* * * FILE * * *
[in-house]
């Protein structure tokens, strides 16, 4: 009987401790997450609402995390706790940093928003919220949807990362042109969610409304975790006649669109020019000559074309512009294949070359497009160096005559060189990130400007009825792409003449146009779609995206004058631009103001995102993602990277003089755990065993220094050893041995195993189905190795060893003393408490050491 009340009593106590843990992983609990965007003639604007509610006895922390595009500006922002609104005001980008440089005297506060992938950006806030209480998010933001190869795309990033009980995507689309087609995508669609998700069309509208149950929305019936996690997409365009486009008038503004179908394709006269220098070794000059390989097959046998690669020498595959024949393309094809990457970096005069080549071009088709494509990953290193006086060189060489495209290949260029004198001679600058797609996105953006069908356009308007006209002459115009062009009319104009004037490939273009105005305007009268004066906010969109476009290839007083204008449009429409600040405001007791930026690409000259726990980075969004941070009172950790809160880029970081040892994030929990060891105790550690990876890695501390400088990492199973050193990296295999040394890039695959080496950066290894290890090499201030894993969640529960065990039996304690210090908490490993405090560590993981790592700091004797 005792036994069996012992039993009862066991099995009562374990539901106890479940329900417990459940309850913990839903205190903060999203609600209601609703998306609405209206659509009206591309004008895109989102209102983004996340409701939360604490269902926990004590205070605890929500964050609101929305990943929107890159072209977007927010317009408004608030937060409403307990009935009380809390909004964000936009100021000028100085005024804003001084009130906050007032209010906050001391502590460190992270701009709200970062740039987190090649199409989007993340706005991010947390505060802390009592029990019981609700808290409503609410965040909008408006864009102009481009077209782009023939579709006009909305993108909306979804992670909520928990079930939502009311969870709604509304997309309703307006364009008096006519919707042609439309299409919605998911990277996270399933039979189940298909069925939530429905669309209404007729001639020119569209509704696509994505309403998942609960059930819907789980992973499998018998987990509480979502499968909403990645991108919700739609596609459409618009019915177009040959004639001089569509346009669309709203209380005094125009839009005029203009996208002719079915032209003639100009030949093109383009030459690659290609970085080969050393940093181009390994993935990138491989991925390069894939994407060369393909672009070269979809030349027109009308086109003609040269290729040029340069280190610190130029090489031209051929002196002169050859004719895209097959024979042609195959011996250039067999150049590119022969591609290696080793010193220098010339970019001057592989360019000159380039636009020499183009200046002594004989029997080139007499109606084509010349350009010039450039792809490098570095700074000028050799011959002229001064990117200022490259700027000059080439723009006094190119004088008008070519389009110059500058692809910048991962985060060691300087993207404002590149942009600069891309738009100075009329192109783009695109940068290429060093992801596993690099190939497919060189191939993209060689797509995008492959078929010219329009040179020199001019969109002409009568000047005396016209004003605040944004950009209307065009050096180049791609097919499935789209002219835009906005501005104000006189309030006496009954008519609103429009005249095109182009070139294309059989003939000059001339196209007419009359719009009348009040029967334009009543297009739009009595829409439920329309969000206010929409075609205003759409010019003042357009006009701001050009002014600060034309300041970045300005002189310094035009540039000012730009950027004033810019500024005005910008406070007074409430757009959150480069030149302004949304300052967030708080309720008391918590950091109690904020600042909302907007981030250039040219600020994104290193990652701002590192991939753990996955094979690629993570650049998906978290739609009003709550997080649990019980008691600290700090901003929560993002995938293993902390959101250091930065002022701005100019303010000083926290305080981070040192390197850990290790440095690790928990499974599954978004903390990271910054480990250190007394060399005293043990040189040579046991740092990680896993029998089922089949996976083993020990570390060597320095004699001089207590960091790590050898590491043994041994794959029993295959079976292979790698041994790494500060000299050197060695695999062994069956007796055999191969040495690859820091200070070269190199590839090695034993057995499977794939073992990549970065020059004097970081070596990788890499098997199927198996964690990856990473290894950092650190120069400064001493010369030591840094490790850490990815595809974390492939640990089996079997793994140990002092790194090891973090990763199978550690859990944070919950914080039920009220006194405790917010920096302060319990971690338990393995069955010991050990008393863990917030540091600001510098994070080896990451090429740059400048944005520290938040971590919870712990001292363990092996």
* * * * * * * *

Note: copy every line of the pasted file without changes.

[in-house]
């Protein structure tokens, strides 16, 4: 009987401790997450609402995390706790940093928003919220949807990362042109969610409304975790006649669109020019000559074309512009294949070359497009160096005559060189990130400007009825792409003449146009779609995206004058631009103001995102993602990277003089755990065993220094050893041995195993189905190795060893003393408490050491 009340009593106590843990992983609990965007003639604007509610006895922390595009500006922002609104005001980008440089005297506060992938950006806030209480998010933001190869795309990033009980995507689309087609995508669609998700069309509208149950929305019936996690997409365009486009008038503004179908394709006269220098070794000059390989097959046998690669020498595959024949393309094809990457970096005069080549071009088709494509990953290193006086060189060489495209290949260029004198001679600058797609996105953006069908356009308007006209002459115009062009009319104009004037490939273009105005305007009268004066906010969109476009290839007083204008449009429409600040405001007791930026690409000259726990980075969004941070009172950790809160880029970081040892994030929990060891105790550690990876890695501390400088990492199973050193990296295999040394890039695959080496950066290894290890090499201030894993969640529960065990039996304690210090908490490993405090560590993981790592700091004797 005792036994069996012992039993009862066991099995009562374990539901106890479940329900417990459940309850913990839903205190903060999203609600209601609703998306609405209206659509009206591309004008895109989102209102983004996340409701939360604490269902926990004590205070605890929500964050609101929305990943929107890159072209977007927010317009408004608030937060409403307990009935009380809390909004964000936009100021000028100085005024804003001084009130906050007032209010906050001391502590460190992270701009709200970062740039987190090649199409989007993340706005991010947390505060802390009592029990019981609700808290409503609410965040909008408006864009102009481009077209782009023939579709006009909305993108909306979804992670909520928990079930939502009311969870709604509304997309309703307006364009008096006519919707042609439309299409919605998911990277996270399933039979189940298909069925939530429905669309209404007729001639020119569209509704696509994505309403998942609960059930819907789980992973499998018998987990509480979502499968909403990645991108919700739609596609459409618009019915177009040959004639001089569509346009669309709203209380005094125009839009005029203009996208002719079915032209003639100009030949093109383009030459690659290609970085080969050393940093181009390994993935990138491989991925390069894939994407060369393909672009070269979809030349027109009308086109003609040269290729040029340069280190610190130029090489031209051929002196002169050859004719895209097959024979042609195959011996250039067999150049590119022969591609290696080793010193220098010339970019001057592989360019000159380039636009020499183009200046002594004989029997080139007499109606084509010349350009010039450039792809490098570095700074000028050799011959002229001064990117200022490259700027000059080439723009006094190119004088008008070519389009110059500058692809910048991962985060060691300087993207404002590149942009600069891309738009100075009329192109783009695109940068290429060093992801596993690099190939497919060189191939993209060689797509995008492959078929010219329009040179020199001019969109002409009568000047005396016209004003605040944004950009209307065009050096180049791609097919499935789209002219835009906005501005104000006189309030006496009954008519609103429009005249095109182009070139294309059989003939000059001339196209007419009359719009009348009040029967334009009543297009739009009595829409439920329309969000206010929409075609205003759409010019003042357009006009701001050009002014600060034309300041970045300005002189310094035009540039000012730009950027004033810019500024005005910008406070007074409430757009959150480069030149302004949304300052967030708080309720008391918590950091109690904020600042909302907007981030250039040219600020994104290193990652701002590192991939753990996955094979690629993570650049998906978290739609009003709550997080649990019980008691600290700090901003929560993002995938293993902390959101250091930065002022701005100019303010000083926290305080981070040192390197850990290790440095690790928990499974599954978004903390990271910054480990250190007394060399005293043990040189040579046991740092990680896993029998089922089949996976083993020990570390060597320095004699001089207590960091790590050898590491043994041994794959029993295959079976292979790698041994790494500060000299050197060695695999062994069956007796055999191969040495690859820091200070070269190199590839090695034993057995499977794939073992990549970065020059004097970081070596990788890499098997199927198996964690990856990473290894950092650190120069400064001493010369030591840094490790850490990815595809974390492939640990089996079997793994140990002092790194090891973090990763199978550690859990944070919950914080039920009220006194405790917010920096302060319990971690338990393995069955010991050990008393863990917030540091600001510098994070080896990451090429740059400048944005520290938040971590919870712990001292363990092996």